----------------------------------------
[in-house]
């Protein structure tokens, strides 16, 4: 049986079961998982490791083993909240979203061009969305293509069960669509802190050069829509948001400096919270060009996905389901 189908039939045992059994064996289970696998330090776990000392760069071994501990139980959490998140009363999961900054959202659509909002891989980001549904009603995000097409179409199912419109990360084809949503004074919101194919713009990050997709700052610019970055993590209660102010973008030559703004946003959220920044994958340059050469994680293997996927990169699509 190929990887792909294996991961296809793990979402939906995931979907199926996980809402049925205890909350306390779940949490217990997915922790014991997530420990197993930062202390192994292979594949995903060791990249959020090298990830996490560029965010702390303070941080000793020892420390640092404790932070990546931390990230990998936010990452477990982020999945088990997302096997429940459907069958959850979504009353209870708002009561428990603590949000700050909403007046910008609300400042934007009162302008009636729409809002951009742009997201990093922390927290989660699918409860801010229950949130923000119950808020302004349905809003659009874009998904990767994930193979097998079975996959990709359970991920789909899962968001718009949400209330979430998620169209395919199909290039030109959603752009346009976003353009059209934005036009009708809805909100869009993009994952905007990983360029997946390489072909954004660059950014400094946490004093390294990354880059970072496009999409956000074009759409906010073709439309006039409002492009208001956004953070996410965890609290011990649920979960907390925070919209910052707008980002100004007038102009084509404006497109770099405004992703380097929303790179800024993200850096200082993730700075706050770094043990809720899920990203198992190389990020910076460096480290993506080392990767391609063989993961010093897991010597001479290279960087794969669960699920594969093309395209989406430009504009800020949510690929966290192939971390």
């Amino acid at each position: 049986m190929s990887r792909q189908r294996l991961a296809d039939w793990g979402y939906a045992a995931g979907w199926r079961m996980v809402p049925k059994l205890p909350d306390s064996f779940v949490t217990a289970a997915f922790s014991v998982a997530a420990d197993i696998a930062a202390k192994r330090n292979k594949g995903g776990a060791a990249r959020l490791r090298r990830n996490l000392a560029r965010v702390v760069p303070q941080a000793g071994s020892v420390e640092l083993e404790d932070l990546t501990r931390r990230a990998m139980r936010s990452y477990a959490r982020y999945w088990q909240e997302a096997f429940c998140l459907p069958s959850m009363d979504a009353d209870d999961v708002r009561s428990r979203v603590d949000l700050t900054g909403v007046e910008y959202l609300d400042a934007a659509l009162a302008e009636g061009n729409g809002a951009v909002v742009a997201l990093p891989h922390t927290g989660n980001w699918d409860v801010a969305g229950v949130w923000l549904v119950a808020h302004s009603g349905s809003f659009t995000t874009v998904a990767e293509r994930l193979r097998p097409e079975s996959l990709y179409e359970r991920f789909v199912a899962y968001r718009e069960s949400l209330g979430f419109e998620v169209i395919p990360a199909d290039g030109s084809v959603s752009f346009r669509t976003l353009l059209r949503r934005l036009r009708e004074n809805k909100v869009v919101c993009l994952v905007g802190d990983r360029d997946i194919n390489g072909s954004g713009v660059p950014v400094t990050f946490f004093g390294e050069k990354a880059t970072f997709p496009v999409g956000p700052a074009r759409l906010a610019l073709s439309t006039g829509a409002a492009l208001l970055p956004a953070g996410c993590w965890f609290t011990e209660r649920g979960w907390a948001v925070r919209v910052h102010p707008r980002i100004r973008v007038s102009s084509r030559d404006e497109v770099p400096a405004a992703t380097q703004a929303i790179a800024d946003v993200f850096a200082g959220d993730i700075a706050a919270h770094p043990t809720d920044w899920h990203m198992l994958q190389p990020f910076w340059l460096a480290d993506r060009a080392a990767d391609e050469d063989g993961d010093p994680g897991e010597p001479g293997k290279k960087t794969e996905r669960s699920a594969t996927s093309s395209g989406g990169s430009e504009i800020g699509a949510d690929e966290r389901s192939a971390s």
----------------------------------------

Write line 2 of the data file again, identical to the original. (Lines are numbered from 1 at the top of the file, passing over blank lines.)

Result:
């Protein structure tokens, strides 16, 4: 049986079961998982490791083993909240979203061009969305293509069960669509802190050069829509948001400096919270060009996905389901 189908039939045992059994064996289970696998330090776990000392760069071994501990139980959490998140009363999961900054959202659509909002891989980001549904009603995000097409179409199912419109990360084809949503004074919101194919713009990050997709700052610019970055993590209660102010973008030559703004946003959220920044994958340059050469994680293997996927990169699509 190929990887792909294996991961296809793990979402939906995931979907199926996980809402049925205890909350306390779940949490217990997915922790014991997530420990197993930062202390192994292979594949995903060791990249959020090298990830996490560029965010702390303070941080000793020892420390640092404790932070990546931390990230990998936010990452477990982020999945088990997302096997429940459907069958959850979504009353209870708002009561428990603590949000700050909403007046910008609300400042934007009162302008009636729409809002951009742009997201990093922390927290989660699918409860801010229950949130923000119950808020302004349905809003659009874009998904990767994930193979097998079975996959990709359970991920789909899962968001718009949400209330979430998620169209395919199909290039030109959603752009346009976003353009059209934005036009009708809805909100869009993009994952905007990983360029997946390489072909954004660059950014400094946490004093390294990354880059970072496009999409956000074009759409906010073709439309006039409002492009208001956004953070996410965890609290011990649920979960907390925070919209910052707008980002100004007038102009084509404006497109770099405004992703380097929303790179800024993200850096200082993730700075706050770094043990809720899920990203198992190389990020910076460096480290993506080392990767391609063989993961010093897991010597001479290279960087794969669960699920594969093309395209989406430009504009800020949510690929966290192939971390």